I’ve been involved in many projects in my 13 years at Microsoft, pretty much all of them to do with improving reading on the screen. I’m a “man with a mission”, and not ashamed to admit it. Oh, I know idealism might be regarded as old-fashioned and sneered at; but I’ve never been able to regard work as just a way to make a living. If I can’t feel I’m making a difference, it’s not worth doing.
Here’s my mission. I believe that reading has to transition from paper to the screen. It’s not just about getting rid of paper. It’s about improving access to information to billions more people in the world.
It was access to information, in books and libraries, that changed my own life. I could easily be doing some menial job and still living in a depressed housing project in the East End of Glasgow. Instead, more than a billion people are using technology I helped to invent, and Bill Gates uses me as an advisor to answer his detailed questions about reading and what Microsoft needs to do to improve reading on the screen.
I’m not trying to impress you with those statements. They’re really just to illustrate the difference reading made in my life. And that’s why I believe every child (and adult) in the world should have the right of access to the same wealth of information, so they can use it to improve their lives. See my Digital Declaration of Independence.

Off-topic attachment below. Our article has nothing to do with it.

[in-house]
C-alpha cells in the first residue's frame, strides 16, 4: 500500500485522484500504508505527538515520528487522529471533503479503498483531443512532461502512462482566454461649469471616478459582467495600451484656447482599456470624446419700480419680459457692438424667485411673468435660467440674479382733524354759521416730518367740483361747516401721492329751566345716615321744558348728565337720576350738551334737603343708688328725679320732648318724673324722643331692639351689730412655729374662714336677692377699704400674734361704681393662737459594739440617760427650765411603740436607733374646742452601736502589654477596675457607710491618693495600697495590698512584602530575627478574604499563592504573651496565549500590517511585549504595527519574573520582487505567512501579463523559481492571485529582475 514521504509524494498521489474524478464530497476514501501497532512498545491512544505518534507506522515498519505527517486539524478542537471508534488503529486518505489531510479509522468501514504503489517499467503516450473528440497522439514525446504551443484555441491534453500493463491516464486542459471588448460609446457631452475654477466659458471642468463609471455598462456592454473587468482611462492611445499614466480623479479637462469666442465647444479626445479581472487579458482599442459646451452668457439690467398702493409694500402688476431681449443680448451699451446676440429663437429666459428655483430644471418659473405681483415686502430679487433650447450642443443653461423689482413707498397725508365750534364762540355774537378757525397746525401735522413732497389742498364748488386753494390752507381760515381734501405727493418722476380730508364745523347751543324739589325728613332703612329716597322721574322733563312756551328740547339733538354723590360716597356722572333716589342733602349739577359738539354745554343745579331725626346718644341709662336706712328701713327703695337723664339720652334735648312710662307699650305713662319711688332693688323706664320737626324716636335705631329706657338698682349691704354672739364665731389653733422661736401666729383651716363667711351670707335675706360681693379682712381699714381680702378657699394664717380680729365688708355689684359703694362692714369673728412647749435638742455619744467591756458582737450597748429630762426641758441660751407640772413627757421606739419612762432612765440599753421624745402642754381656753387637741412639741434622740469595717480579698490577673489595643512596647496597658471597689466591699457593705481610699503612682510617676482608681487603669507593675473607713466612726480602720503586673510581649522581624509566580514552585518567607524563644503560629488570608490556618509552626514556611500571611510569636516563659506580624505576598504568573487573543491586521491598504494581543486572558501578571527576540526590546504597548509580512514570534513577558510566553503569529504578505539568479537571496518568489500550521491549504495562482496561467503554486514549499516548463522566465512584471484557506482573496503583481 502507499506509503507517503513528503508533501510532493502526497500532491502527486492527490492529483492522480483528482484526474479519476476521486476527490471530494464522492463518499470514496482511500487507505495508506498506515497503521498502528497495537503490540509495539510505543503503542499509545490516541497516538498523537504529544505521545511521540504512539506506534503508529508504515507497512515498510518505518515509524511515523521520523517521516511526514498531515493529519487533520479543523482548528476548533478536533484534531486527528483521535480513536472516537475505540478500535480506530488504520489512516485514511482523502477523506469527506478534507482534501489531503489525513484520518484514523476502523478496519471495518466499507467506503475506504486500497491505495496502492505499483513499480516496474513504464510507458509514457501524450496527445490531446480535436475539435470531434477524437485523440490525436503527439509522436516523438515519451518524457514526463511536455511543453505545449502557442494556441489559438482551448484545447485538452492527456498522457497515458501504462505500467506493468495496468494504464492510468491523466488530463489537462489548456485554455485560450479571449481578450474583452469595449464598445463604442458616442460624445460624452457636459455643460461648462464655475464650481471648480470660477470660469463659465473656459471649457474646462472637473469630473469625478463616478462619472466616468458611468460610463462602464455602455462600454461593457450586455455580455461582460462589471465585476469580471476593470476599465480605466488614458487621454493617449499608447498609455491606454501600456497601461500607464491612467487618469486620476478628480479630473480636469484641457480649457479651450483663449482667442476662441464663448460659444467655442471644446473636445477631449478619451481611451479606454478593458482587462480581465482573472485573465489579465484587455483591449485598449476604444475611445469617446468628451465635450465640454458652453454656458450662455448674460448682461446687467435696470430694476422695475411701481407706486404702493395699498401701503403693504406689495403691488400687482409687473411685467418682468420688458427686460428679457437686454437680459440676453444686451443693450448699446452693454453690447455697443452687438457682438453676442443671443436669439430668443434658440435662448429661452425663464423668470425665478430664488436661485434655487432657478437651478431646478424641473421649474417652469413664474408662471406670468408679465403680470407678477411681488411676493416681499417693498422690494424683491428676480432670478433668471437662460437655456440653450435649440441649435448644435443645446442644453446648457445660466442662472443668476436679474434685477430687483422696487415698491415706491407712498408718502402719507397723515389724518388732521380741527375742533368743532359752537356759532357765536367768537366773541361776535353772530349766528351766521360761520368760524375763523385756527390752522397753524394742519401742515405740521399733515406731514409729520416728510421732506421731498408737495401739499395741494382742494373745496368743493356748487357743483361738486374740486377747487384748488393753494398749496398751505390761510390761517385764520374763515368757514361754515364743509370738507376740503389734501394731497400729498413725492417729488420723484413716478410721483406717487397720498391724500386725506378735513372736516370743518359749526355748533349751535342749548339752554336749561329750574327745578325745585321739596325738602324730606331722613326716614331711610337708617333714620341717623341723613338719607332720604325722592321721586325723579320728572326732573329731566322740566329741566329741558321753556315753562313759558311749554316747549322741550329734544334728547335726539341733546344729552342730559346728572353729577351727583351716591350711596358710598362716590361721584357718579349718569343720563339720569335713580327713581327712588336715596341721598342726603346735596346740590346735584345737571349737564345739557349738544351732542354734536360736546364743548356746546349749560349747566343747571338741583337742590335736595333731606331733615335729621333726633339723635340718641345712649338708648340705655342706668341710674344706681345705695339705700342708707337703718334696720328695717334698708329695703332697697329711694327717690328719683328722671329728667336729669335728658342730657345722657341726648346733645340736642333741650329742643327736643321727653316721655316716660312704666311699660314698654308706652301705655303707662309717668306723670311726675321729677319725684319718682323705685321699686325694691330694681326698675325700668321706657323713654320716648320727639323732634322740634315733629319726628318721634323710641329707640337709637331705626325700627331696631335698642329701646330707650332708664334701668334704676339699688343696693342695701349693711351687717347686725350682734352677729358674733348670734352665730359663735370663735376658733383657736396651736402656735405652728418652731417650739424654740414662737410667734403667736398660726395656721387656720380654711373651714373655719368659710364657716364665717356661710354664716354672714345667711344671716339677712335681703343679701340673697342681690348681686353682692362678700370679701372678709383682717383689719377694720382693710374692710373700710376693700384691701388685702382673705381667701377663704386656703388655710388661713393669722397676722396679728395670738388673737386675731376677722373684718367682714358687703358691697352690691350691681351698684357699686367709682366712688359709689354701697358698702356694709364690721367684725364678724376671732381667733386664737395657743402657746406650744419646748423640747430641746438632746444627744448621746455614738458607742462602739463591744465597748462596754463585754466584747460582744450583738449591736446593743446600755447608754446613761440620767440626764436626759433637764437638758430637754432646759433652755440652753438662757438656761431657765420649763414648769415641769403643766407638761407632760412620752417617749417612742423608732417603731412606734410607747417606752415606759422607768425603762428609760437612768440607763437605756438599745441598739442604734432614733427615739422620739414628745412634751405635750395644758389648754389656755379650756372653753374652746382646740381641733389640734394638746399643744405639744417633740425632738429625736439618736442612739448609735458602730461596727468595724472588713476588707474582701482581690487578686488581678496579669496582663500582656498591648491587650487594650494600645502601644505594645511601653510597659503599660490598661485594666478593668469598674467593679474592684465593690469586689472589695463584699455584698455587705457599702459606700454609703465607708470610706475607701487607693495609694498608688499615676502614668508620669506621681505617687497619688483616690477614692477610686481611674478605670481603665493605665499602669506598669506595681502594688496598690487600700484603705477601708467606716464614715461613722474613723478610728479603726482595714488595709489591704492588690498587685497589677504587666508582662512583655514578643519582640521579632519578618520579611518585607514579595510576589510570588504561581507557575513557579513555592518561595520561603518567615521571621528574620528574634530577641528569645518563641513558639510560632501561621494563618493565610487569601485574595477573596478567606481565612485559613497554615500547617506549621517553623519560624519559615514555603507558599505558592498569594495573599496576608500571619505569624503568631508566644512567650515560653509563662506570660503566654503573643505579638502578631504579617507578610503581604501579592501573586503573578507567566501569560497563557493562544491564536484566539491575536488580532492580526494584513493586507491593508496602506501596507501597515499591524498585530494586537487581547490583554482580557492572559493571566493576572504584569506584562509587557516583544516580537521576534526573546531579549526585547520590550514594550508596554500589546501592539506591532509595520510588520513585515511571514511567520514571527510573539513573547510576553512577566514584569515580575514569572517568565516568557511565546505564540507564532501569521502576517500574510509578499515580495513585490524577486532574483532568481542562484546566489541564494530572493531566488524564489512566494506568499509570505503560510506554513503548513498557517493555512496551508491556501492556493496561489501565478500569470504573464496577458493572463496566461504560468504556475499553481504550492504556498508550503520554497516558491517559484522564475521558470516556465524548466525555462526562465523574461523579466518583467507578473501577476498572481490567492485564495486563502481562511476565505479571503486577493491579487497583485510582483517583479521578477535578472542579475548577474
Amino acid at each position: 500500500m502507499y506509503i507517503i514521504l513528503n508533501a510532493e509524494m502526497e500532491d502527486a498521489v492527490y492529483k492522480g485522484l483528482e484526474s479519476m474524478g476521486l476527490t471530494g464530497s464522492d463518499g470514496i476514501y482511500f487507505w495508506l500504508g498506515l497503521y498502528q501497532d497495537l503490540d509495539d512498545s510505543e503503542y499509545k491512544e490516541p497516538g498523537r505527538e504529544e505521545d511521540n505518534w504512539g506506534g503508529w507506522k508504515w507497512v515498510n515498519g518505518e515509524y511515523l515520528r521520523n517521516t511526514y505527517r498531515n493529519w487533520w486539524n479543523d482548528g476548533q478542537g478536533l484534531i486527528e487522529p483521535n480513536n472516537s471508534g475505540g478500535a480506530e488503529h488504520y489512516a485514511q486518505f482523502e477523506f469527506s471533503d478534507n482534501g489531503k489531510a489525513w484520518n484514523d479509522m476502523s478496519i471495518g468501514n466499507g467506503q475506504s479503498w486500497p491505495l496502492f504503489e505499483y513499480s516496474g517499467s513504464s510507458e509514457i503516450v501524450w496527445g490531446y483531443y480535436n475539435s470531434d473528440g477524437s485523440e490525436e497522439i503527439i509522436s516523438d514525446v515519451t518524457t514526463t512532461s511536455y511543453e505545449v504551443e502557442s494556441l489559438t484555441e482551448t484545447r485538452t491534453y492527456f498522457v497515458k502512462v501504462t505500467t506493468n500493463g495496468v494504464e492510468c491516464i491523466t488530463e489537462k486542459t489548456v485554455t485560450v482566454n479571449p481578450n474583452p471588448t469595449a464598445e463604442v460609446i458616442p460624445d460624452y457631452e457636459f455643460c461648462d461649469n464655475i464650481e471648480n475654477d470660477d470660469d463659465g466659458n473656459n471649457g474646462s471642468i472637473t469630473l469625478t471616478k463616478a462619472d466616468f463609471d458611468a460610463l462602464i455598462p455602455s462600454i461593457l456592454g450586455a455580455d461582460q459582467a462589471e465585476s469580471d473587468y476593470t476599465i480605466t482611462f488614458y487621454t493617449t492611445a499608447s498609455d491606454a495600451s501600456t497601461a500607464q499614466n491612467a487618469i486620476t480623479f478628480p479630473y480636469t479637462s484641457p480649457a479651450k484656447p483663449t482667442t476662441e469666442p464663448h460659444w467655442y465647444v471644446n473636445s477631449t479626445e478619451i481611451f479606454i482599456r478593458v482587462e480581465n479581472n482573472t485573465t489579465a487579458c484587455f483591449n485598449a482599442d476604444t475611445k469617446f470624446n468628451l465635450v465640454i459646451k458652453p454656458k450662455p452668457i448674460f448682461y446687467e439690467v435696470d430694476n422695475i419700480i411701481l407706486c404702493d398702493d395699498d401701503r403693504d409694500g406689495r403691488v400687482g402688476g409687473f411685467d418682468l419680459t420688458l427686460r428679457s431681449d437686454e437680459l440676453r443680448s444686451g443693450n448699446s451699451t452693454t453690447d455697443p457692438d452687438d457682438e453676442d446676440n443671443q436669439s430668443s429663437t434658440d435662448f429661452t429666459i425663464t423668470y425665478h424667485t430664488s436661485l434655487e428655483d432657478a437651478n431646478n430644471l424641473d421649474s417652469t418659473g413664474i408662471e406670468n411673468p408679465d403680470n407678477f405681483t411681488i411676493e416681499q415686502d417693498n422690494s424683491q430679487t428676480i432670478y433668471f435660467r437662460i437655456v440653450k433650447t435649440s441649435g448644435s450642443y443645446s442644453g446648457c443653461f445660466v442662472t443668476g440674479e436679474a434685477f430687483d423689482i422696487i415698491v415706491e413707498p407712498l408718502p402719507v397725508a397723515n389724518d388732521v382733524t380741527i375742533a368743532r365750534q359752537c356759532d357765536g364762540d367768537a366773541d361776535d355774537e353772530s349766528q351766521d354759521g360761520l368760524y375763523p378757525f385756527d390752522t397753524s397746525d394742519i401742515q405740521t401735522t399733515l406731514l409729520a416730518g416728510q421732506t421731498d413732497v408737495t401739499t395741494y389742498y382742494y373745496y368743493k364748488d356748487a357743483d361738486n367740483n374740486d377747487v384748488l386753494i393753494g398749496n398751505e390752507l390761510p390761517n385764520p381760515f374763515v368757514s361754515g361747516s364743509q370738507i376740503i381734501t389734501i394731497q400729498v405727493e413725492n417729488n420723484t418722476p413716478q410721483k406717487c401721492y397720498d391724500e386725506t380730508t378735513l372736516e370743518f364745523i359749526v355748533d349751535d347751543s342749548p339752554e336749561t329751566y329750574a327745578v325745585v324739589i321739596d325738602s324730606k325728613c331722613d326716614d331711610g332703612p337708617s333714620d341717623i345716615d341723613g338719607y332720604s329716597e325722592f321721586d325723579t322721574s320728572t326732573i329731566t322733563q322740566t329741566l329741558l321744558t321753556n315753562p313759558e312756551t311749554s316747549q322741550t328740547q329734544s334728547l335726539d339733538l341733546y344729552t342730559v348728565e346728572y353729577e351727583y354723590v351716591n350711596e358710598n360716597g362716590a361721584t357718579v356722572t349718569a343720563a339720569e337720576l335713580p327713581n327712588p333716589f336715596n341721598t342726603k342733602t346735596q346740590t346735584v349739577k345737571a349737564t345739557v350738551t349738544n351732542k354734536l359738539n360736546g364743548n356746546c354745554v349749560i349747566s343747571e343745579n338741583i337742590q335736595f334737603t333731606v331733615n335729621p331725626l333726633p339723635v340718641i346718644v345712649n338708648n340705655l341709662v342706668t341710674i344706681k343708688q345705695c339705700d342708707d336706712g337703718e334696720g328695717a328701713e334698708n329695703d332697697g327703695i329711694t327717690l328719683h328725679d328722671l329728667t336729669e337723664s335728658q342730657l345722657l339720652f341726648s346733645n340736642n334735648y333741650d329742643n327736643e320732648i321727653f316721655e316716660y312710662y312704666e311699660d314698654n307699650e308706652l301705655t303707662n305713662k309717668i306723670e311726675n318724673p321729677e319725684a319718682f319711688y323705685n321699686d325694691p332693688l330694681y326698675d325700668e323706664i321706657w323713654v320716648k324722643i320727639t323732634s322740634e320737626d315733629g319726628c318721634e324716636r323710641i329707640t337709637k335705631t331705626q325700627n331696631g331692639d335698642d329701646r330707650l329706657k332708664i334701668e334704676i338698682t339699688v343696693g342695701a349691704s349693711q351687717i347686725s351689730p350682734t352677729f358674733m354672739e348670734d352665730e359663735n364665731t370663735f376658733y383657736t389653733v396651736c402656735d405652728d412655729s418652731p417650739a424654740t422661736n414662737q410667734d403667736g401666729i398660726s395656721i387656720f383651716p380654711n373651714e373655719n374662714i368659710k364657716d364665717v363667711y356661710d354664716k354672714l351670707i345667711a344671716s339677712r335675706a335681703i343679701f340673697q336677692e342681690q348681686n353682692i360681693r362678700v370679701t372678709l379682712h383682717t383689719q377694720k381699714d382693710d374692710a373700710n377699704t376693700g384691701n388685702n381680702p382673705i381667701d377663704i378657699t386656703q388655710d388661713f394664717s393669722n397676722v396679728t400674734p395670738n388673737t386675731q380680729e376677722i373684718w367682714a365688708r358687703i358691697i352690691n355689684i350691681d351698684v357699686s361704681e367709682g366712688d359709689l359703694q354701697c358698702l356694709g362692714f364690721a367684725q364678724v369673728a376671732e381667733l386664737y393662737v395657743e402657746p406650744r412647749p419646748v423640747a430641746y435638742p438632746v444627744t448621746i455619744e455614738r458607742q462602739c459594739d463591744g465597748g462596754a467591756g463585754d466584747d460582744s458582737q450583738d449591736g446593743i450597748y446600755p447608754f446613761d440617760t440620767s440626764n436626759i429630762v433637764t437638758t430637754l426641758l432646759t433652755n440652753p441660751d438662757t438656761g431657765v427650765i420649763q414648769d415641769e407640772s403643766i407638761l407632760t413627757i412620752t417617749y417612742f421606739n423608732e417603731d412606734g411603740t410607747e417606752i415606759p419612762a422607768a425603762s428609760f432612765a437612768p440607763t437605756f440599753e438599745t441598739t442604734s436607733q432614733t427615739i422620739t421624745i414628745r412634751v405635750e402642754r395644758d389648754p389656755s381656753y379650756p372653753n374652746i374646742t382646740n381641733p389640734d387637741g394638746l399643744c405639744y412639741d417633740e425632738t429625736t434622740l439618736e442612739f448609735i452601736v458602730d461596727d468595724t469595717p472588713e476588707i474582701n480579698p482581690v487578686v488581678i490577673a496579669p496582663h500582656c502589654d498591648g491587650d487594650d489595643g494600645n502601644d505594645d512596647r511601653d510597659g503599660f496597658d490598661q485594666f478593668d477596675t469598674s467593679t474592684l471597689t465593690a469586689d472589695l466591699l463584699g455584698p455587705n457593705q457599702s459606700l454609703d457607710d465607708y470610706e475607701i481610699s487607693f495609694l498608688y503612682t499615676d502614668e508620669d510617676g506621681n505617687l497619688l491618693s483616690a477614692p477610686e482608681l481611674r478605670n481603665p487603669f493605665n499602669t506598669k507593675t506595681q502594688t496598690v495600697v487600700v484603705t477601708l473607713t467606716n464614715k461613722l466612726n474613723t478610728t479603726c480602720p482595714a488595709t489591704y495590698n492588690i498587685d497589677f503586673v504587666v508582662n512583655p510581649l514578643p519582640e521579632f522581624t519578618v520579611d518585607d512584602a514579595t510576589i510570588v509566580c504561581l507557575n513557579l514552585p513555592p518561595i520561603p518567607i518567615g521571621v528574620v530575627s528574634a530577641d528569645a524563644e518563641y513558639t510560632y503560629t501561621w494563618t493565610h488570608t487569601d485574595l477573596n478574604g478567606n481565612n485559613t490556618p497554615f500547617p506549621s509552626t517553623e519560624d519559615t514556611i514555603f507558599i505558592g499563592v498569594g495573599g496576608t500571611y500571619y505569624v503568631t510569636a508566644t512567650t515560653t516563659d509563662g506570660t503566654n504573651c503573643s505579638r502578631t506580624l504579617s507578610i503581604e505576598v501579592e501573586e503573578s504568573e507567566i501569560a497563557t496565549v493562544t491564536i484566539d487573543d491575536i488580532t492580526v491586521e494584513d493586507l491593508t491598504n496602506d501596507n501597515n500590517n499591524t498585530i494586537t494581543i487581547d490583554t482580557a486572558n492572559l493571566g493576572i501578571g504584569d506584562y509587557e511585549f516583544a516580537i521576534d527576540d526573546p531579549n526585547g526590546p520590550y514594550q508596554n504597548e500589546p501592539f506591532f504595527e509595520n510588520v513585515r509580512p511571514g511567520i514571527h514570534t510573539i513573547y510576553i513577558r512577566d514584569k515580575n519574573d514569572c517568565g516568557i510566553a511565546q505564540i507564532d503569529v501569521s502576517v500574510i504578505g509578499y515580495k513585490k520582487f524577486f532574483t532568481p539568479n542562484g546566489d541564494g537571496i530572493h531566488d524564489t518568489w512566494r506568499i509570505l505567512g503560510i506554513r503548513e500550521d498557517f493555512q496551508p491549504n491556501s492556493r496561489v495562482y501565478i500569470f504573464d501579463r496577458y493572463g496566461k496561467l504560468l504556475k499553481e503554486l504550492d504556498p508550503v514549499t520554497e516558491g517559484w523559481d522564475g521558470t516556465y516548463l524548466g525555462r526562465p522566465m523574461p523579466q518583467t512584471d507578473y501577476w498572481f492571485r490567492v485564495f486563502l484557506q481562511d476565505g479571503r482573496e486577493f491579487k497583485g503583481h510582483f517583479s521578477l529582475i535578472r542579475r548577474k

Anyway, if you wanted to produce a printed science textbook in, say, Swahili, you’d have to convince some publisher that you’d sell about 10,000 copies – because that’s the point at which sales break even with costs of printing, production, distribution etc.
However, if you wanted to produce the same book in an electronic version, all you’d have to do is find someone to translate the text, and replace the original language strings with the new ones.
That means the cost of books should come down dramatically, and access should go up just as dramatically.
Of course devices have to get cheaper too, and that is happening – maybe not as fast as we would like, but it is happening.
To make this really work, text on a screen has to become just as readable as paper. There’s no doubt in my mind it can be. There are screens which produce better text than print (I have a couple). It’s really just a matter of developing the right technology, and getting it out there. And that’s why I’m at Microsoft. With more than 600 million users of Windows and about 400 million users of Office, you can deploy that technology on an incredible scale. There’s nowhere else you can make such a dramatic impact.
If you want to change the world, change Windows and Office. That’s my mantra.